Brown fat fingers a new target for metabolic disorders, including diabetes

Brown fat is once again providing clues in how to treat metabolic disorders like diabetes. A group of investigators at the University of Michigan followed up on earlier studies that have examined the role of brown fat in burning calories. Their work led them to NRG4, a hormone secreted by brown fat that may play a role as a messenger with the liver in regulating the conversion of sugar into fat, according to the university.

In mouse models developed to exclude NRG4, the rodents became fat and subject to diseases like diabetes and fatty liver disease--two of the hottest targets in biopharma. Mice with elevated levels of NRG4, though, appeared to be protected from metabolic diseases even when fed a diet with a high sugar content.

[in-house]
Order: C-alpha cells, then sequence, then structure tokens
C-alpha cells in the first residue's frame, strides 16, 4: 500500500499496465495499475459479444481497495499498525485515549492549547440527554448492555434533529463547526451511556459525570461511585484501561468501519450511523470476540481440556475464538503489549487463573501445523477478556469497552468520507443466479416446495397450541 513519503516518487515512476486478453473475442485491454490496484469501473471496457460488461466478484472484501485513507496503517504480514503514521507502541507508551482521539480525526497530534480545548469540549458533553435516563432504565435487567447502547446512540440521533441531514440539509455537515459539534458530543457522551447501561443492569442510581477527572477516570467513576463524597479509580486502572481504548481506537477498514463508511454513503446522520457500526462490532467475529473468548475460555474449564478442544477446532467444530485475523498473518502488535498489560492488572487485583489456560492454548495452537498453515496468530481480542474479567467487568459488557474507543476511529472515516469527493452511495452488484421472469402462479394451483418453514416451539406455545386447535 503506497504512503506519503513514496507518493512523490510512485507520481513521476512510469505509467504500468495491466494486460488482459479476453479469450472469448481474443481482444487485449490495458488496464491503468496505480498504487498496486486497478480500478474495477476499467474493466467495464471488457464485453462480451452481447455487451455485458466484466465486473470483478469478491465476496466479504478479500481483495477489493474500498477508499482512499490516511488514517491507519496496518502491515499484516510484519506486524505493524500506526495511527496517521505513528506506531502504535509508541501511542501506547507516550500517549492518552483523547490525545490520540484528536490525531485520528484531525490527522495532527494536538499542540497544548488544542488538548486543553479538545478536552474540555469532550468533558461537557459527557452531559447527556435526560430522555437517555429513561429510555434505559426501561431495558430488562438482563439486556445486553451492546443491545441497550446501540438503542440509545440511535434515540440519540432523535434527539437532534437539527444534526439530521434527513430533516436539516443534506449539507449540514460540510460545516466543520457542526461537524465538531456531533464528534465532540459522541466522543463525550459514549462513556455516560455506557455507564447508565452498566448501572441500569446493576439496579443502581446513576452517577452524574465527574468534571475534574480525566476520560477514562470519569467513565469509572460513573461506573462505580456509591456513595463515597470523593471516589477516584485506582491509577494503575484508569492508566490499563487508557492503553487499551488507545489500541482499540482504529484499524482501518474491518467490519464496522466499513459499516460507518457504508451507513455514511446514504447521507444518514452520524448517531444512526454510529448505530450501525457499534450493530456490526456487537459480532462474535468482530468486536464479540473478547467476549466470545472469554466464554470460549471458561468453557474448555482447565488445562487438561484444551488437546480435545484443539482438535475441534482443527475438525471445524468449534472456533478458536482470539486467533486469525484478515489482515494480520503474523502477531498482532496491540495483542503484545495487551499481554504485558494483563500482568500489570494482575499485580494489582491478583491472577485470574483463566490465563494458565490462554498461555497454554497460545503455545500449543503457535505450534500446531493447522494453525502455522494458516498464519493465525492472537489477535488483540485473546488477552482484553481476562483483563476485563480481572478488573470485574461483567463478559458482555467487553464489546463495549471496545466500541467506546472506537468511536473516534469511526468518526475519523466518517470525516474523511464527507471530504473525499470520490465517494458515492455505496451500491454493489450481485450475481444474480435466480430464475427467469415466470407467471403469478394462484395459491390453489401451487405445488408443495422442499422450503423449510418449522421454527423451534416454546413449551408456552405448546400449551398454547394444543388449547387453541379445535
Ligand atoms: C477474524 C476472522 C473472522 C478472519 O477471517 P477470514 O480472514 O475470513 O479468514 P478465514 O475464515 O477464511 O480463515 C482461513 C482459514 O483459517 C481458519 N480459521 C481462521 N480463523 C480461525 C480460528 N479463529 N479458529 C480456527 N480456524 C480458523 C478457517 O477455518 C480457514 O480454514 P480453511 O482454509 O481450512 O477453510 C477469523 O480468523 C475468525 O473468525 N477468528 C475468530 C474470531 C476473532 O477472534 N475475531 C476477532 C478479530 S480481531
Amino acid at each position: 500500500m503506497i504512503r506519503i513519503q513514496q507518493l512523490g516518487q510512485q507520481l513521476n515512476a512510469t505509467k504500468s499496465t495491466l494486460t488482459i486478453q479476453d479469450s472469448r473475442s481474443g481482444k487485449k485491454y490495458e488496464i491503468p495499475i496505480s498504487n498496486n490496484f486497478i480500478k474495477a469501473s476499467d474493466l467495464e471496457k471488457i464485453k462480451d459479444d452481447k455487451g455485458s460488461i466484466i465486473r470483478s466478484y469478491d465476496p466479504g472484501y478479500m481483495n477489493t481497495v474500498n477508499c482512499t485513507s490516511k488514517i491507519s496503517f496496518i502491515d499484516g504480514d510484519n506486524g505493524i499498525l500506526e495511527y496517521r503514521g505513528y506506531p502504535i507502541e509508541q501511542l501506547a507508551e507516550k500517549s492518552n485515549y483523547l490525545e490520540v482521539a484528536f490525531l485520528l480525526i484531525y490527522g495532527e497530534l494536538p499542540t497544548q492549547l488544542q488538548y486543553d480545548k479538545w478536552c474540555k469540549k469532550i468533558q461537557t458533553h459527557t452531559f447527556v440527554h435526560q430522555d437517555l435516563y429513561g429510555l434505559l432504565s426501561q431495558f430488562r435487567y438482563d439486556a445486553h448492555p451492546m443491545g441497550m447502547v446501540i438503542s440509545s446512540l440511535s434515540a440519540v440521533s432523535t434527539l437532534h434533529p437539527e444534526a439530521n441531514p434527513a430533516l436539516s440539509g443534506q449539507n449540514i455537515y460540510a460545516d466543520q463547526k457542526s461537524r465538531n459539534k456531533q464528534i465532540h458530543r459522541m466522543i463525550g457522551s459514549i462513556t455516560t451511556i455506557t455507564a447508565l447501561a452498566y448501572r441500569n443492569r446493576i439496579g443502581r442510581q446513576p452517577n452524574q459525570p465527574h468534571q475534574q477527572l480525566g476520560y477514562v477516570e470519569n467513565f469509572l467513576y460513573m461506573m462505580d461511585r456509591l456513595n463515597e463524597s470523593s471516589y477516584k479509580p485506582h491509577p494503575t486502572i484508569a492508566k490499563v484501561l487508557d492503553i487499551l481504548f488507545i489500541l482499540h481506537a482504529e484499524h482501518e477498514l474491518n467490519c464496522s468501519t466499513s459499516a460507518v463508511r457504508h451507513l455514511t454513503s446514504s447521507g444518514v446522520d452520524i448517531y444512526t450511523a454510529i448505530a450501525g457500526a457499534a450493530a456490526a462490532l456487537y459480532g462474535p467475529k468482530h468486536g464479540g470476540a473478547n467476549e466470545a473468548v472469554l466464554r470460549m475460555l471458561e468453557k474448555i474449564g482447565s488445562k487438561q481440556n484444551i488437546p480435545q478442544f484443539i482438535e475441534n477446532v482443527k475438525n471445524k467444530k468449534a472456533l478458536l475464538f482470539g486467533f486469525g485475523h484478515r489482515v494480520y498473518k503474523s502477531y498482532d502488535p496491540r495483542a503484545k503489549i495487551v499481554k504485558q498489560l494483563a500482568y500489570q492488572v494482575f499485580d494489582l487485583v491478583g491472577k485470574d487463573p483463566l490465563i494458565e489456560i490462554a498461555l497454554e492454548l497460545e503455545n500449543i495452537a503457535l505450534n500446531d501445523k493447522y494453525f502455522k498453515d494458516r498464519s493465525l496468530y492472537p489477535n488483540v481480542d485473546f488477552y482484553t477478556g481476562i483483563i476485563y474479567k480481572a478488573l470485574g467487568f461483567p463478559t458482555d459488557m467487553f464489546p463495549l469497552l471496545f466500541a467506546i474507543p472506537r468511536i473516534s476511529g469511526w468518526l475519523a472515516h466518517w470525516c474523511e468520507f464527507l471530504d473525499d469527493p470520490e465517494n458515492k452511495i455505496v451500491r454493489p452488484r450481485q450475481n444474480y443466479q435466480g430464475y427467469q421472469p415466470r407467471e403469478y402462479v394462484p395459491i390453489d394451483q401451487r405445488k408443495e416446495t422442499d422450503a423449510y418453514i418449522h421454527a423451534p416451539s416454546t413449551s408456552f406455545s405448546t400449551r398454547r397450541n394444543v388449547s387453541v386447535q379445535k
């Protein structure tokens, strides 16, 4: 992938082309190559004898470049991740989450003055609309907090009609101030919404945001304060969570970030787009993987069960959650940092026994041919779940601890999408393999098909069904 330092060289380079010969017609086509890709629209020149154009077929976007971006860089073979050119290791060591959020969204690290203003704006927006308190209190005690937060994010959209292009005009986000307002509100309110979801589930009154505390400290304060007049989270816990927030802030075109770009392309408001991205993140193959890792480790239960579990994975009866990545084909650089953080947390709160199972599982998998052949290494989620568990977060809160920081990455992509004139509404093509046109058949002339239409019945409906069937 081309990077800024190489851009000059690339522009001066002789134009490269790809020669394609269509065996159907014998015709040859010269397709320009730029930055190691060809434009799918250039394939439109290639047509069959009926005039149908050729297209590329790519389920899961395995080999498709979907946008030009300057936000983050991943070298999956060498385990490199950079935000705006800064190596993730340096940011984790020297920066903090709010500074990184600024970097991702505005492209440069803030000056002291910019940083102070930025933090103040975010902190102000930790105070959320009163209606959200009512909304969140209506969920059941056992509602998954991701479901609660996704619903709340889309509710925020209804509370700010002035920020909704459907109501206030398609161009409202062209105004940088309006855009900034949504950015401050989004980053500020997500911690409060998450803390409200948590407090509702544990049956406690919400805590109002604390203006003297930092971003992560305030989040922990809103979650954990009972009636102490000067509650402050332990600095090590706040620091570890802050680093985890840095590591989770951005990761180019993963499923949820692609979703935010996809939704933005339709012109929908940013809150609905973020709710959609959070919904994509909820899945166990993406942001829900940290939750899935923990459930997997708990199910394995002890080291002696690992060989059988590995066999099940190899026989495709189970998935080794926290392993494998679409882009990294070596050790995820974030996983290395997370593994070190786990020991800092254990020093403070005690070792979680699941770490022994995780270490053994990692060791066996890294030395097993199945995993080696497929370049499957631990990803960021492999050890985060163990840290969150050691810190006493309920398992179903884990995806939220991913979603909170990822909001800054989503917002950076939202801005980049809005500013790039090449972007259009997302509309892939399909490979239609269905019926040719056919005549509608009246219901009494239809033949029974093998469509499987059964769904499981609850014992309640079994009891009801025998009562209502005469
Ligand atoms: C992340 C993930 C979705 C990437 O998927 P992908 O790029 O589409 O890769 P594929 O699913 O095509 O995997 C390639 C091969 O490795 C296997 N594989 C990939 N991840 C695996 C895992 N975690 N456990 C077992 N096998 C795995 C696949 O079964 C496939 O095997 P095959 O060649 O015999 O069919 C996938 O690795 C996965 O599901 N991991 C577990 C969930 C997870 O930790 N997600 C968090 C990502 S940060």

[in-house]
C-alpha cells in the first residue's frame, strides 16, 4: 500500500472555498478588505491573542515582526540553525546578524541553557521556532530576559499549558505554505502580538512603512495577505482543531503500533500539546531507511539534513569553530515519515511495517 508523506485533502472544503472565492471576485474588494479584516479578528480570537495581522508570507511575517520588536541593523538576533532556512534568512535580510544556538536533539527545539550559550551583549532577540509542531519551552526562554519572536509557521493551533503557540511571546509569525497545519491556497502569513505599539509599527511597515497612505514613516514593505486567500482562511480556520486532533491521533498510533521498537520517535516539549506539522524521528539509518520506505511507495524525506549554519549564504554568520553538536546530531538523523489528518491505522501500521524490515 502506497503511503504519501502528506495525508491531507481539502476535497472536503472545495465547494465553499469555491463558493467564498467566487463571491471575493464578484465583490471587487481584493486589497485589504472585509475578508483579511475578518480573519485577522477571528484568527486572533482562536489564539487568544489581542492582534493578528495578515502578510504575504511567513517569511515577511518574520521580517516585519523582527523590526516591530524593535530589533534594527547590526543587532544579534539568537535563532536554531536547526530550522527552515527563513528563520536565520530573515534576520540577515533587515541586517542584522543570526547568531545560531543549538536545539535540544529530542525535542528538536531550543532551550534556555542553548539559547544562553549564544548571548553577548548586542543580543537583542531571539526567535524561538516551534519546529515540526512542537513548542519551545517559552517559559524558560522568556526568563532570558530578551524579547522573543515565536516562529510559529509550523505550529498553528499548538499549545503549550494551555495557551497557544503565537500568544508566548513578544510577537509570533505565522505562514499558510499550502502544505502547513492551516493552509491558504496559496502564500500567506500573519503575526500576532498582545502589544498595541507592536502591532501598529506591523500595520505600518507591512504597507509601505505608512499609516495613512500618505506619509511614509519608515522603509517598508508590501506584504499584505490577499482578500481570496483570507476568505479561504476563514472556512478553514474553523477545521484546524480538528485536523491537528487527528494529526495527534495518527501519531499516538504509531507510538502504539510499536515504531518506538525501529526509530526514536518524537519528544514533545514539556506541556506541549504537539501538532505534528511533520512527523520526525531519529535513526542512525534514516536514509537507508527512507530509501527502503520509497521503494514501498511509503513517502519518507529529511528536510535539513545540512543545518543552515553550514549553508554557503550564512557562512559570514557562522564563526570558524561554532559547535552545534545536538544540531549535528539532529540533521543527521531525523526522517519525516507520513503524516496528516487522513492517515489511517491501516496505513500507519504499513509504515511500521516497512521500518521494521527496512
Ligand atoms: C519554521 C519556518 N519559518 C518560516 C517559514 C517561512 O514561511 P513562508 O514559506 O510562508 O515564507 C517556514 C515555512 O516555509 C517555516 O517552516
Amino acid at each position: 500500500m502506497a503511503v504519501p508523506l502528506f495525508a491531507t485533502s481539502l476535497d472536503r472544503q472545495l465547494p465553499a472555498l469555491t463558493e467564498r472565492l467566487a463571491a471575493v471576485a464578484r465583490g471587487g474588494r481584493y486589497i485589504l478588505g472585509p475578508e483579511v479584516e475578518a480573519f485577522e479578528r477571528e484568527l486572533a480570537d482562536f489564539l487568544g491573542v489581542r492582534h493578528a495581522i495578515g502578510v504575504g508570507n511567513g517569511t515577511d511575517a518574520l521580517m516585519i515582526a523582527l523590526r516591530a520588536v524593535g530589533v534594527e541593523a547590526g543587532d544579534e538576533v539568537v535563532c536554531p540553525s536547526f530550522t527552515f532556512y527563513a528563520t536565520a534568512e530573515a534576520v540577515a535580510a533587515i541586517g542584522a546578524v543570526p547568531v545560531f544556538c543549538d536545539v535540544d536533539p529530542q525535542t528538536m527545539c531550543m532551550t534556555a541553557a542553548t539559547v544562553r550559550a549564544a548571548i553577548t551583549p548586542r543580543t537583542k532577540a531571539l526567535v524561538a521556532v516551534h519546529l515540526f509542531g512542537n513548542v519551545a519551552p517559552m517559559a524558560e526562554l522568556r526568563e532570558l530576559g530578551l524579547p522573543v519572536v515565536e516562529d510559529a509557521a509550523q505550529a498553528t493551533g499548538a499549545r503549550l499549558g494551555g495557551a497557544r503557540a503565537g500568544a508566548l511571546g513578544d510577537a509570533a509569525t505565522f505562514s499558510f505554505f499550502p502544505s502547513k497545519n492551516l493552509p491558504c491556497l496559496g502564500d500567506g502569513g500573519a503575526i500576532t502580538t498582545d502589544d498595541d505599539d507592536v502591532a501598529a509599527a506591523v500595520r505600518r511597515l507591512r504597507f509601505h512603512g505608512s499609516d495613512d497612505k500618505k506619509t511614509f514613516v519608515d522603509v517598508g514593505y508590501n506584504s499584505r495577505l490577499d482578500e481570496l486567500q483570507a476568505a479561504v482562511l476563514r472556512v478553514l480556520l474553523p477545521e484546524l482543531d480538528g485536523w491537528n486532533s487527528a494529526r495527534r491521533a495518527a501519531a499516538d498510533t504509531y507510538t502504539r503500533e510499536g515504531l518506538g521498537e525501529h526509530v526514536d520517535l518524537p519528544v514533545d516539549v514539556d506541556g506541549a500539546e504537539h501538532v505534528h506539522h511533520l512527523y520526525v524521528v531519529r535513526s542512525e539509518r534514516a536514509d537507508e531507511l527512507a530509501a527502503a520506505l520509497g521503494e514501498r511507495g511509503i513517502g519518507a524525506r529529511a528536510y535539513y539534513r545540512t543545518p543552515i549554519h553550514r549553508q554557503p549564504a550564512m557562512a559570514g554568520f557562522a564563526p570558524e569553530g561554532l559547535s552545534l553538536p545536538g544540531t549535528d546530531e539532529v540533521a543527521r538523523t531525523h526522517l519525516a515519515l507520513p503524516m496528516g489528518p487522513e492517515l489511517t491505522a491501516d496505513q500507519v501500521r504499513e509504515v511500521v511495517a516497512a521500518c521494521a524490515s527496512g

The trigger here is in fat conversion, as NRG4 prevents sugar from being converted into fat. Without that interference from NRG4, the liver becomes more active in converting sugar to fat, and the theory is that promotes the disease cycle.

"We think obesity is a state of NRG4 deficiency," noted Jiandie Lin of the university's Life Sciences Institute. And that makes it a target for drug development. But it's early days.

"Realistically, there are still many challenges to figuring out how it acts in the body and might be used as a drug," Lin said. "But in general, we know that NRG4 is beneficial for body metabolism and are excited about its potential."

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